Four in ten Britons satisfied with their local council, but most in the North of England feel they get less national spending than other areas

Britons are more likely to say they’re satisfied than dissatisfied with the way their local council runs things, according to a new Ipsos MORI poll.

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  • Kelly Beaver Managing Director, Public Affairs
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Britons are more likely to say they’re satisfied than dissatisfied with the way their local council runs things, according to a new Ipsos MORI poll. The poll was conducted with 8,352 people aged 16+ across the United Kingdom. The survey reveals that two in five (40%) say that they’re satisfied with the way their local council runs things while a quarter (25%) say they’re dissatisfied. 

There is little difference when looking at residents in England, where local elections are taking place this Thursday, with 41% saying they’re satisfied and 24% dissatisfied, however, when looking closer at the regions across England some differences are revealed. Those in the South West are the most satisfied with how their local council runs things with just under half (47%) saying they’re satisfied (21% dissatisfied) while those in the West Midlands, London and the North West are the areas with the least amount of residents satisfied (35%, 36% and 36% respectively). While there is little difference in council satisfaction levels between 2019 Conservative and Labour voters (41% vs. 39% respectively saying they’re satisfied), Liberal Democrats are the most likely to say they’re satisfied with their local council (47%).

Other findings the poll reveals are:

  • When asked if the national government in Westminster spends more, less or about the same on their area as it does on other local areas just under half (45%) say it spends less on their area, 7% say it spends more while a quarter (26%) say it spends the same amount. In England 44% say the national government spends less on their area, 7% say more and 27% say about the same.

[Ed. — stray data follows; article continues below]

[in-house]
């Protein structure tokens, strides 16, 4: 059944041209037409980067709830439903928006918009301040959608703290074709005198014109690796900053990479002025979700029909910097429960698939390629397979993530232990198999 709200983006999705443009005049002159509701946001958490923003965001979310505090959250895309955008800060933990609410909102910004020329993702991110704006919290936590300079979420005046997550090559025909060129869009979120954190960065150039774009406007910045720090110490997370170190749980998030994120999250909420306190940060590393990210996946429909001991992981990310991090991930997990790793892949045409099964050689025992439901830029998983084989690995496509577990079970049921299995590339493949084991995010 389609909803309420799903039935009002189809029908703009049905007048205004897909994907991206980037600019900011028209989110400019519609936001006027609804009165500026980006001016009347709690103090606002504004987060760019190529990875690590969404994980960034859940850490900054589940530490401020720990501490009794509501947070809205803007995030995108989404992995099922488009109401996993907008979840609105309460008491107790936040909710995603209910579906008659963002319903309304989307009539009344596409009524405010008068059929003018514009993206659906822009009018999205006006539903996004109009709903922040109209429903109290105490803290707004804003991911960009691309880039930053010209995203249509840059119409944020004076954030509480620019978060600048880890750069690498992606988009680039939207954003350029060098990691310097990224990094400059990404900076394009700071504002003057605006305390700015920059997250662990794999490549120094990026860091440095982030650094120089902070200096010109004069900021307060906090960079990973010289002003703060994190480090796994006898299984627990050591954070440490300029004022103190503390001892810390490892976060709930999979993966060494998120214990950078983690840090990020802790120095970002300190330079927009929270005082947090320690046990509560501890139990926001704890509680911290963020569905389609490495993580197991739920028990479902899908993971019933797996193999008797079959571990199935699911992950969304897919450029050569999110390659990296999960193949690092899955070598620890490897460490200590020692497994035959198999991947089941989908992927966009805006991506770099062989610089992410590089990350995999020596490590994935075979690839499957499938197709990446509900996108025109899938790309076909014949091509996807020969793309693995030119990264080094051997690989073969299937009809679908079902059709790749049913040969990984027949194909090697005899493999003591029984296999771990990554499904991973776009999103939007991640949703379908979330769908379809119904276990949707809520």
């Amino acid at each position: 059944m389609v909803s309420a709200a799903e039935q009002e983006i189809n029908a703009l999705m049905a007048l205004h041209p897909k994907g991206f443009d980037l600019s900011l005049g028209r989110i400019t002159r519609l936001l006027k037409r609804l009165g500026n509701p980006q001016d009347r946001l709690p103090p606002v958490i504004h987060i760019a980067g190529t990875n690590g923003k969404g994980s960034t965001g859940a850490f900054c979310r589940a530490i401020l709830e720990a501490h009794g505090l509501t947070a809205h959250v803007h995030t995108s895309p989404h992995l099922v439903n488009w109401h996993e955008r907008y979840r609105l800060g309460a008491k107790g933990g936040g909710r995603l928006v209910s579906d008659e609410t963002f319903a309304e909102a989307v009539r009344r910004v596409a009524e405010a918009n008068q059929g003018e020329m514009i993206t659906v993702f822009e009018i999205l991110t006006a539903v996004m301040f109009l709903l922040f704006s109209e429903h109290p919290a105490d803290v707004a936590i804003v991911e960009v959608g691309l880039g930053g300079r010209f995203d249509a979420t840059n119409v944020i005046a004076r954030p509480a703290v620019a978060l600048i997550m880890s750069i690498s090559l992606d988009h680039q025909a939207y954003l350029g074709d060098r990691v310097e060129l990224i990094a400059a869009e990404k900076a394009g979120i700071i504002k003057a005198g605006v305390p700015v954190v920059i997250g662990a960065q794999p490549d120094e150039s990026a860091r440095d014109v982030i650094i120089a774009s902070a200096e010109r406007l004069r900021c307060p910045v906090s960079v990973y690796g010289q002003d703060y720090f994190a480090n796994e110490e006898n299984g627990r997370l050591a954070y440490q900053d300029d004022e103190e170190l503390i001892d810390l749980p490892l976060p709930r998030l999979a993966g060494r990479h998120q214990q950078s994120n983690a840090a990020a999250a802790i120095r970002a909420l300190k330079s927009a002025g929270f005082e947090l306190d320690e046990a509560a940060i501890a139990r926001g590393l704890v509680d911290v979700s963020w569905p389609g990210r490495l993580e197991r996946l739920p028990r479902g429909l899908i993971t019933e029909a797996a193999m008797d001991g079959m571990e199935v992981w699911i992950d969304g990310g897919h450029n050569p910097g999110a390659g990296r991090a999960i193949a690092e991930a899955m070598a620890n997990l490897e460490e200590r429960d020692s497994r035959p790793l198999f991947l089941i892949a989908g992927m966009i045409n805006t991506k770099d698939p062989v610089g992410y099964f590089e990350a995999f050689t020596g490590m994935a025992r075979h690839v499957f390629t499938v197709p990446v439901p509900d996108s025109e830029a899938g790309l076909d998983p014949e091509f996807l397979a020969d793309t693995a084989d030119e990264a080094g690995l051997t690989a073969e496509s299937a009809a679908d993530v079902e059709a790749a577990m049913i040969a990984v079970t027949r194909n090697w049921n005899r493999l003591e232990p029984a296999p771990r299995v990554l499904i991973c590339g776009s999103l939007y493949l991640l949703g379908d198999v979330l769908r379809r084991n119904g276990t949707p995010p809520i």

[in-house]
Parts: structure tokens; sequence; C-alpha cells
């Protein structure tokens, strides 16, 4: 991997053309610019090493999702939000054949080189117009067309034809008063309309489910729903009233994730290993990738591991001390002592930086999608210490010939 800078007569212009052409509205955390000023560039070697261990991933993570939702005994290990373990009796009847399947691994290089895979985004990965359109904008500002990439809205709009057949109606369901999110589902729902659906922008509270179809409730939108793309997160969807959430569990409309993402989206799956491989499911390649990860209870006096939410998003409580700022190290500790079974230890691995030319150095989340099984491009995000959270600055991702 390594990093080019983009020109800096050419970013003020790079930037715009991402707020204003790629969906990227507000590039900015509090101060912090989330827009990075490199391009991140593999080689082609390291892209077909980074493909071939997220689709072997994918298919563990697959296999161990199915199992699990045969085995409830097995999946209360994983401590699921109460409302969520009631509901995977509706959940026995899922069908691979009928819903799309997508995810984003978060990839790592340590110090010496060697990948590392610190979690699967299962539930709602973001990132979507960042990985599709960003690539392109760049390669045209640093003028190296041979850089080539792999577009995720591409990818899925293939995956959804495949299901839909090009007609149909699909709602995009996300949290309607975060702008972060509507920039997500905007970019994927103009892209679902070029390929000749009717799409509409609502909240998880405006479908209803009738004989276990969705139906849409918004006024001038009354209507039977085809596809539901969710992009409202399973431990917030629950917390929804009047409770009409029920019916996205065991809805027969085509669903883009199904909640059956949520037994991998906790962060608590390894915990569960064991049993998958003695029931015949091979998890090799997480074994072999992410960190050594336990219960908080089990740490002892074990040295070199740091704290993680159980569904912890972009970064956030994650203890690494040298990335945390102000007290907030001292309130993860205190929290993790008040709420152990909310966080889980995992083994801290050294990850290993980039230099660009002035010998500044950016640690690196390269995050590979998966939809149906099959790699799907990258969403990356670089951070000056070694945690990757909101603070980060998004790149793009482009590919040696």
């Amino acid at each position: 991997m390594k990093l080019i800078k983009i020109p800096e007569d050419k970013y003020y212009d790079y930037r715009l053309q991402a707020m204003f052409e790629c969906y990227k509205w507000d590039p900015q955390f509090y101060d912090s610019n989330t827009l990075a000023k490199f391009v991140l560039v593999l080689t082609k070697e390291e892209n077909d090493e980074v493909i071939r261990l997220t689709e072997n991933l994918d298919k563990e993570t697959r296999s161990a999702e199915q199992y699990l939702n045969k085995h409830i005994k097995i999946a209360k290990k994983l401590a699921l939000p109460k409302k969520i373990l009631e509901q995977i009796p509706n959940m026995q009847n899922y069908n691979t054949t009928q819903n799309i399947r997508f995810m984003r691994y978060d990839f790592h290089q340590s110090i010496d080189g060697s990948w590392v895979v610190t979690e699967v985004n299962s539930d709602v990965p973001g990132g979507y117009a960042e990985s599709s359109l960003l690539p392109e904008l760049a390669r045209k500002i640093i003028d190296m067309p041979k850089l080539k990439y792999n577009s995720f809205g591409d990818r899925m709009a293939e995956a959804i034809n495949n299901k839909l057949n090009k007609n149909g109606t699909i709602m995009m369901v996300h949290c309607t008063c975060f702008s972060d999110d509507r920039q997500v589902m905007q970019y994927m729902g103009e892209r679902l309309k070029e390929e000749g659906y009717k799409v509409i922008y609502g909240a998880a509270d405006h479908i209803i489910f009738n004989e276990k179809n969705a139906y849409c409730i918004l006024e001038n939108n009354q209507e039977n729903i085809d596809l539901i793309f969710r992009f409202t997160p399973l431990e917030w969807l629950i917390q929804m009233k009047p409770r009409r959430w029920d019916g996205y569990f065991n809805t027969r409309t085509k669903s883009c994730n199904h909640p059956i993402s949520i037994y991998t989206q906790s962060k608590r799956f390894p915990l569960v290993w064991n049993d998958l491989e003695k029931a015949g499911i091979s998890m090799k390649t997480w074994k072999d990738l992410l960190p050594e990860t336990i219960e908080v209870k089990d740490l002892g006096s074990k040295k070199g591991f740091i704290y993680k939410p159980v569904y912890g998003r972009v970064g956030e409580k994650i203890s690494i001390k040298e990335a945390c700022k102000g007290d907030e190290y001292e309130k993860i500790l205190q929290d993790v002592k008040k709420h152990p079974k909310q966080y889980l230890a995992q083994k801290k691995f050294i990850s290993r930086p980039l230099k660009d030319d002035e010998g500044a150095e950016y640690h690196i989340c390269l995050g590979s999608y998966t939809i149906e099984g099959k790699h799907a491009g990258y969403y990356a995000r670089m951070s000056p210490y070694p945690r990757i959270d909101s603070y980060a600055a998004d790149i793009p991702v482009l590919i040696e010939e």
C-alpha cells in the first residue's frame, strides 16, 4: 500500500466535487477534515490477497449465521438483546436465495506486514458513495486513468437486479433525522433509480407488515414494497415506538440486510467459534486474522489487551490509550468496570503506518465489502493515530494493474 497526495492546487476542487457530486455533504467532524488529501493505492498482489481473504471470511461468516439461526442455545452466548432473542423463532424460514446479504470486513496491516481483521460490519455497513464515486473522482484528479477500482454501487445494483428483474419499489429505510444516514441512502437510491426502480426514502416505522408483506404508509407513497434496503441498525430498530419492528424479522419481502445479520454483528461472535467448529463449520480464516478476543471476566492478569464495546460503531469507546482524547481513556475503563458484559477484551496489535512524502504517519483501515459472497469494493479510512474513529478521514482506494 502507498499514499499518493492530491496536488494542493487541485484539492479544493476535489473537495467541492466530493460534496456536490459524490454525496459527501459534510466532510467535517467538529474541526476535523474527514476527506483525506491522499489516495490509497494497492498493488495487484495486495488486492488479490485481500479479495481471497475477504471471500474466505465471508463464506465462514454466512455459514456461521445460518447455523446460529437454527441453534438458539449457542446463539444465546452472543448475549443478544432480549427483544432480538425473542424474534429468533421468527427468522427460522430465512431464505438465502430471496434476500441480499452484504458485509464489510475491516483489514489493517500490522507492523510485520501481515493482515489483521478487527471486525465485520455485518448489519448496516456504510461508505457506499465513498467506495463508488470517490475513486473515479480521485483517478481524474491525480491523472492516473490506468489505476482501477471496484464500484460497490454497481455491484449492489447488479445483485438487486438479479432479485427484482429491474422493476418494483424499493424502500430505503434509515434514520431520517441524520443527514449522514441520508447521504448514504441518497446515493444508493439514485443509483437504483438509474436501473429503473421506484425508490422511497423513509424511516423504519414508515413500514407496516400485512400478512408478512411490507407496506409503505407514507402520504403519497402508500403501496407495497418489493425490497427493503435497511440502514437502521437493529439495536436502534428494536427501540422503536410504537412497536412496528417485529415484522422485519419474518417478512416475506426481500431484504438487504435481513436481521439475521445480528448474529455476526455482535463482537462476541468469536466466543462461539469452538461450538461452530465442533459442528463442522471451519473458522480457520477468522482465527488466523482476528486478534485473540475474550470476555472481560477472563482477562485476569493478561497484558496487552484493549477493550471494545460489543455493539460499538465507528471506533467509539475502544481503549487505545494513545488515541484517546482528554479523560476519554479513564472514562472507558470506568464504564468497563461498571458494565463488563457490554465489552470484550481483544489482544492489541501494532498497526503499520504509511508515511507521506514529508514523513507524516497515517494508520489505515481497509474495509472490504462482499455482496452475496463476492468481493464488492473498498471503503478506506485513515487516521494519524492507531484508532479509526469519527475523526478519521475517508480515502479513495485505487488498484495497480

• A majority of 2019 Labour voters believe that the national government spends less on their area compared to other areas (7% say more and 20% say about the same) compared with two in five (41%) Conservative voters (5% say more and 33% say about the same).
  • Those most likely to believe that the government in Westminster spends less on their area than other areas are located in the North of England with 71% in the North East, 59% in the North West, and 56% in Yorkshire and the Humber expressing this feeling. 

 

How much does the local government spend in your local area?

  • Nearly a third (32%) believe their council spends less on their own area compared to other areas in the council while just 5% believed it spends more (46% said the council spends the same amount).
  • Most (56%) however think that their council should spend the same amount on their area as it does on other areas while a third (34%) believe it should spend more and only 4% think it should spend less.
  • The top three most mentioned features people across the UK would like to see improved in their neighbourhood are opportunities and facilities for young people (30%), the range of shops, banks and post offices (30%), and personal safety/crime (29%).
  • The least mentioned features people want improved in their neighbourhood are the appearance and look of buildings (12%), the standard of schools/colleges (8%), and access to city/town centres (4%).
  • There were some regional differences when it comes to neighbourhood improvements. For example in London personal safety/crime was the most mentioned (44%) and followed by housing (37%) and air quality (35%) while in Yorkshire and the Humber availability of jobs was the third most mentioned feature (27%) behind opportunities for young people (36%) and personal safety/crime (35%).

Kelly Beaver, Managing Director of Public Affairs at Ipsos MORI said: 

With elections taking place across England for councils and mayors, Ipsos MORI finds that there are clear regional differences in how people perceive the national government in Westminster spends money regionally, with those in the North East by far the most likely to feel the national government spends less there than on other local areas. Whether this impacts on how people vote in the local elections in the North East will be an interesting point of analysis once all the votes are counted.

 

The author(s)

  • Kelly Beaver Managing Director, Public Affairs

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